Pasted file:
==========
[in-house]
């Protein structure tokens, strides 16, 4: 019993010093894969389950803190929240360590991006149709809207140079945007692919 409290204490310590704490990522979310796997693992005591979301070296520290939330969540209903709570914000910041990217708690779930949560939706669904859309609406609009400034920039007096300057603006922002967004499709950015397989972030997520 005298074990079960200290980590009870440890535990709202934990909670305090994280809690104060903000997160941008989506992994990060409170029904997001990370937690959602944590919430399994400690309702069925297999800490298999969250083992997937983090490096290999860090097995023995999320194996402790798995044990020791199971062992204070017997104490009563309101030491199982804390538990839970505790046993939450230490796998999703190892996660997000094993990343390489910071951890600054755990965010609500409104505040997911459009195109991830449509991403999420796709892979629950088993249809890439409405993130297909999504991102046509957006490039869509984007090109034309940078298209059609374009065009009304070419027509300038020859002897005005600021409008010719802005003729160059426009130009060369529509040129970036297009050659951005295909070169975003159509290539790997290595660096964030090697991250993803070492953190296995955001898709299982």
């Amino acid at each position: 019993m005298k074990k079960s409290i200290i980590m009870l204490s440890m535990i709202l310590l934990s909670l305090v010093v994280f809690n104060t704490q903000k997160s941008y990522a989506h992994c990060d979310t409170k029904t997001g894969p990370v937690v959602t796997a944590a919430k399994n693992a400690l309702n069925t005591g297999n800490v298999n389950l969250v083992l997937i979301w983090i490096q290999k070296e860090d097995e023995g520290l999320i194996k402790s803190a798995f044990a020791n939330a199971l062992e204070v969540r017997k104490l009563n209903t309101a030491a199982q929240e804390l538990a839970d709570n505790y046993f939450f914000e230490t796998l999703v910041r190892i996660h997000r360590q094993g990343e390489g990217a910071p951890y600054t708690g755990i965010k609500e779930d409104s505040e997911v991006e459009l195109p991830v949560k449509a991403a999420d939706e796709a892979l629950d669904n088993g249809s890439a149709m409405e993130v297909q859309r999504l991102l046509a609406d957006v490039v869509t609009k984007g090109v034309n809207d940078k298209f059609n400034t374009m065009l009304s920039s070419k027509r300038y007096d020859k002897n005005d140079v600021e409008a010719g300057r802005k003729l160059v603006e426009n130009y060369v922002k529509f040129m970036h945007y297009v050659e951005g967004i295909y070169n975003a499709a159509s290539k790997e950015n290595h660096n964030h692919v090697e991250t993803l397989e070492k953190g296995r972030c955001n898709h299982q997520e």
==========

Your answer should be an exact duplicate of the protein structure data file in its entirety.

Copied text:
[in-house]
């Protein structure tokens, strides 16, 4: 019993010093894969389950803190929240360590991006149709809207140079945007692919 409290204490310590704490990522979310796997693992005591979301070296520290939330969540209903709570914000910041990217708690779930949560939706669904859309609406609009400034920039007096300057603006922002967004499709950015397989972030997520 005298074990079960200290980590009870440890535990709202934990909670305090994280809690104060903000997160941008989506992994990060409170029904997001990370937690959602944590919430399994400690309702069925297999800490298999969250083992997937983090490096290999860090097995023995999320194996402790798995044990020791199971062992204070017997104490009563309101030491199982804390538990839970505790046993939450230490796998999703190892996660997000094993990343390489910071951890600054755990965010609500409104505040997911459009195109991830449509991403999420796709892979629950088993249809890439409405993130297909999504991102046509957006490039869509984007090109034309940078298209059609374009065009009304070419027509300038020859002897005005600021409008010719802005003729160059426009130009060369529509040129970036297009050659951005295909070169975003159509290539790997290595660096964030090697991250993803070492953190296995955001898709299982």
């Amino acid at each position: 019993m005298k074990k079960s409290i200290i980590m009870l204490s440890m535990i709202l310590l934990s909670l305090v010093v994280f809690n104060t704490q903000k997160s941008y990522a989506h992994c990060d979310t409170k029904t997001g894969p990370v937690v959602t796997a944590a919430k399994n693992a400690l309702n069925t005591g297999n800490v298999n389950l969250v083992l997937i979301w983090i490096q290999k070296e860090d097995e023995g520290l999320i194996k402790s803190a798995f044990a020791n939330a199971l062992e204070v969540r017997k104490l009563n209903t309101a030491a199982q929240e804390l538990a839970d709570n505790y046993f939450f914000e230490t796998l999703v910041r190892i996660h997000r360590q094993g990343e390489g990217a910071p951890y600054t708690g755990i965010k609500e779930d409104s505040e997911v991006e459009l195109p991830v949560k449509a991403a999420d939706e796709a892979l629950d669904n088993g249809s890439a149709m409405e993130v297909q859309r999504l991102l046509a609406d957006v490039v869509t609009k984007g090109v034309n809207d940078k298209f059609n400034t374009m065009l009304s920039s070419k027509r300038y007096d020859k002897n005005d140079v600021e409008a010719g300057r802005k003729l160059v603006e426009n130009y060369v922002k529509f040129m970036h945007y297009v050659e951005g967004i295909y070169n975003a499709a159509s290539k790997e950015n290595h660096n964030h692919v090697e991250t993803l397989e070492k953190g296995r972030c955001n898709h299982q997520e």